When Google Inc. tapped Kansas City as its first test bed for super-fast
Internet service, the market looked poised to slingshot into a high-tech
Two years later, as a few Kansas City neighborhoods plug into their light-speed fiberoptics, the heights delivered by Google Fiber look less rarified.
Fast-moving plans in Lawrence, Omaha, Neb., rural Vermont and pockets of Chicago and Seattle match the Internet speeds that Google Fiber is beginning to deliver in parts of Kansas City. Google itself says it also will bring 1-gigabit-per-second connections to Austin, Texas, and Provo, Utah, in the next year or so.
Those new Big Data markets reflect a momentum that advocates of speedier broadband say marks the early remaking of high-tech infrastructures.
"We're actually seeing gigabit envy starting to drive the desire for speed," said Heather Burnett Gold, the president of the Fiber to the Home Council Americas. "You're starting to see communities wonder, 'Why shouldn't we have those speeds, too?'"
Her organization is staging a conference Kansas City this week to seduce more communities into the investments needed to overhaul their access to the Internet.
Four years ago, U.S. broadband speeds ranked 22nd in the world. Thanks largely to marginal upgrades of Internet services sold by cable and telephone companies, the U.S. now ranks eighth.
The light-carrying glass wires that make next-generation data transfers possible aren't particularly pricey. The costs of installing those fiberoptic lines directly to homes -- much ditch-digging and pole-climbing is unavoidable -- are.
Some parts of the job are getting easier and cheaper. Crews can dig trenches more quickly and cheaply than a decade ago. And wires that once had to be fused on the spot can now be plugged into each other more easily.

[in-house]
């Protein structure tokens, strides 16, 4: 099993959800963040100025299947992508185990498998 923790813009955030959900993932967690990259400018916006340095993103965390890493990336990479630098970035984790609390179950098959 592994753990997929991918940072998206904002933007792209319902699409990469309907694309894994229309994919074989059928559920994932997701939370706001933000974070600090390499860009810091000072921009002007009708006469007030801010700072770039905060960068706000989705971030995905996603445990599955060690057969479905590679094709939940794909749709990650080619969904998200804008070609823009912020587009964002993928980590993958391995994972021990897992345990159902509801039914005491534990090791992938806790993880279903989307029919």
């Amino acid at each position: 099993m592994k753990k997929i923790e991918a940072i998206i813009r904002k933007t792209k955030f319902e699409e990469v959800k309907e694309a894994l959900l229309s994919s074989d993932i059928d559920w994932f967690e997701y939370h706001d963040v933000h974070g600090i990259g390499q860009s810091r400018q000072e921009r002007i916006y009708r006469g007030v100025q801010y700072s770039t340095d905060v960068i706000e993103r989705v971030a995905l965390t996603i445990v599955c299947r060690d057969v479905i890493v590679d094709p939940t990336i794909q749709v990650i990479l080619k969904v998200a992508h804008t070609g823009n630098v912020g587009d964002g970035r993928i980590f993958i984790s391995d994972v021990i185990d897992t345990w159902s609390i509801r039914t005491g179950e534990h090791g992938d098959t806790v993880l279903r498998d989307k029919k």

Still, regulations remain a barrier. Google Fiber has benefited in the Kansas City market because it is not bound by rules that it move into neighborhoods where few customers are likely to take the service. It also has seen cities fast-track its permitting process and give it relatively easy access to public rights of way.
That is partly why Kansas City and its Internet speedster cousins remain so rare. The cable and telephone companies may have some pressure from customers for faster connections, but the demand isn't strong enough yet to prompt them to yank out their existing hodgepodge of decades-old fiberoptic, copper and coaxial cables and replace them with fiberoptic lines stretching all the way to homes.
"Google has prompted others. It's one of the drivers that's motivating change," said Jake Brewer, a spokesman for US Ignite. His group focuses on next-generation Internet applications that demand ultra-fast connections.
"Once they see what's possible, it's consumers that will be the bigger drivers."
So far, however, very few American consumers can see for themselves what's possible.
Kansas City remains ahead of the pack. Sure, Chattanooga, Tenn., had a similar network before Google Fiber landed here, but there's a critical difference. Gigabit speeds there sell for $300 a month so virtually no residential customers signed up. In Kansas City, Google has priced equally fast Internet at $70 a la carte or $120 when bundled with a cable-style TV package.
Most Popular Stories
- Slow Week Ahead of December FOMC Meeting
- Hispanics Seek to Grow School Board Members
- 'Knockout Game': Myth or Menace?
- U.S. Companies Eager for Iranian Business
- Questions Remain in Jenni Rivera's Death
- Banks Fret as Volcker Vote Approaches
- Entrepreneurs' Next Creation May Be New Laws
- GM Bailout Saved 1.2 Million U.S. Jobs, Report Says
- Bitcoin Used to Buy Tesla Car
- Paul Walker Fans Pay Respects